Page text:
Even if we are not professional writers, many of us would still end up in situations in our jobs where we are forced to write: It could be a reply to an important email, it could be a job application letter or it could be a brief executive summary which we are banking our hopes on to make our proposal stand out among the rest. Like it or not, we are always forced to write; and we are often judged by how well we convey ourselves through those few sentences that we commit to paper.

Whenever I'm faced with a situation where I'm not sure how or what to write, I always remember Ernest Hemingway's advice from A Moveable Feast: "All you have to do is write one true sentence. Write the truest sentence you know".

Newton's First Law of Motion states that a body at rest remains at rest and a body in motion continues to move at a constant velocity unless acted upon by an external force. This applies to anything we do. In writing, one true sentence is often sufficient to bring you forward.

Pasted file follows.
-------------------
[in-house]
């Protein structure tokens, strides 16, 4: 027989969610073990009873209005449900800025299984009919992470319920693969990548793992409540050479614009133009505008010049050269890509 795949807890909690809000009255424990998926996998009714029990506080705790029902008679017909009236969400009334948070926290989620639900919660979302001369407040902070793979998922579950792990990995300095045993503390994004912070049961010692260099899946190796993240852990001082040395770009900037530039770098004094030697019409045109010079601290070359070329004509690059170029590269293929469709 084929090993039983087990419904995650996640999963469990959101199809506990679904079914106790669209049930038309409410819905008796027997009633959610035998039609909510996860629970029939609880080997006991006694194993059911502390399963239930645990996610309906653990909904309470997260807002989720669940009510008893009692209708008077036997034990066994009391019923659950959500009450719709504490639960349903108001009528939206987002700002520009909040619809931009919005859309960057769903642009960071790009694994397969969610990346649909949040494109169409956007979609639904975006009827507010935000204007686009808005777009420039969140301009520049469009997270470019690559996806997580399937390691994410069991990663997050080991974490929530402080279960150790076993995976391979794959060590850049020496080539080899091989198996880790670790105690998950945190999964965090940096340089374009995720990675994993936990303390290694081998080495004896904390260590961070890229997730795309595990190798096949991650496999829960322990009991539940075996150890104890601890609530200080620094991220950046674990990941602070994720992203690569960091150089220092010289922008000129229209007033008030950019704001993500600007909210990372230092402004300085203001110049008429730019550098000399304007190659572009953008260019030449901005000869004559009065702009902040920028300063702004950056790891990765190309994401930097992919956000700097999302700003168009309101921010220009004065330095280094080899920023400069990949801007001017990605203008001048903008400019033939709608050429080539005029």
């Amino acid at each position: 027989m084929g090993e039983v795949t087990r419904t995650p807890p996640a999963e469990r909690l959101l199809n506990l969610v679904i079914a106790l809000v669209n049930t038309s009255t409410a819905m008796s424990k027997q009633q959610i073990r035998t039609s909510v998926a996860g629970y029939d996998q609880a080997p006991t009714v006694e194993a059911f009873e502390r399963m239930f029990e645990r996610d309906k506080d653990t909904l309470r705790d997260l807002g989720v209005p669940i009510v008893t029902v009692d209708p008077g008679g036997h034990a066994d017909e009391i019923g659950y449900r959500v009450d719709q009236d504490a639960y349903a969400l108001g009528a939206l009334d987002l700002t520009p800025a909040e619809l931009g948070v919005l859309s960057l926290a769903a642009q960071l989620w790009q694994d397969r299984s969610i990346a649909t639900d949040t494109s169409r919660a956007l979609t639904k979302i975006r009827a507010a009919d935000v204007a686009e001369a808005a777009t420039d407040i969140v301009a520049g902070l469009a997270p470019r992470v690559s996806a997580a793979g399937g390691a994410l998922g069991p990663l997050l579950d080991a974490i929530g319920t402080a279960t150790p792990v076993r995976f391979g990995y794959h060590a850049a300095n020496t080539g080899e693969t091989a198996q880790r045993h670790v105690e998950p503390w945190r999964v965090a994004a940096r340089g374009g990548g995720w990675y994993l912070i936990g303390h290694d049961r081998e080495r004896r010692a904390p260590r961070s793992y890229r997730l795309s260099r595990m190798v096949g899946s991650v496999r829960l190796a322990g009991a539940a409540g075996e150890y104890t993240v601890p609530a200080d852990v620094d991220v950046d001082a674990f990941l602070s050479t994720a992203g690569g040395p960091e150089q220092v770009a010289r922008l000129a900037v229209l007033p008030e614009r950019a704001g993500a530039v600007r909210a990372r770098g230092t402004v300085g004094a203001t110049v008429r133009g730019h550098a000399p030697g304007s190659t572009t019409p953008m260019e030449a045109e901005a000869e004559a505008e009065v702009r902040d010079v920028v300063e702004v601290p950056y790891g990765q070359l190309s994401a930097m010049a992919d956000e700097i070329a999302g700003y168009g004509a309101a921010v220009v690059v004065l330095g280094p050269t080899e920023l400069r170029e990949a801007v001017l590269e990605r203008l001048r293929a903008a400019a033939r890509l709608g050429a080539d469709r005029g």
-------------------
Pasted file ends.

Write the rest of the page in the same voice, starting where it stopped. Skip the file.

Once we force ourselves to start, there's a forward momentum and the creative juices would start flowing. A true sentence is one that's simple, concise and clear. If the sentence is true, it will stand on its own and it will have the strength to serve as the foundation for us to build our next sentence, and the next one--ad infinitum.

I suppose God doesn't need to write; but when the Almighty was staring into darkness, He--more or less--used the same principle when he said, "Let there be light", and there was light. That started the whole process of Creation.

Writing is also an act of creation. We get to play God everytime we write. I would even say, we are more powerful than God when we write: whenever we are not happy with our creations, we just DELETE it. No big deal. Imagine, God had to go through the trouble of creating a Flood to wipe out what he didn't like.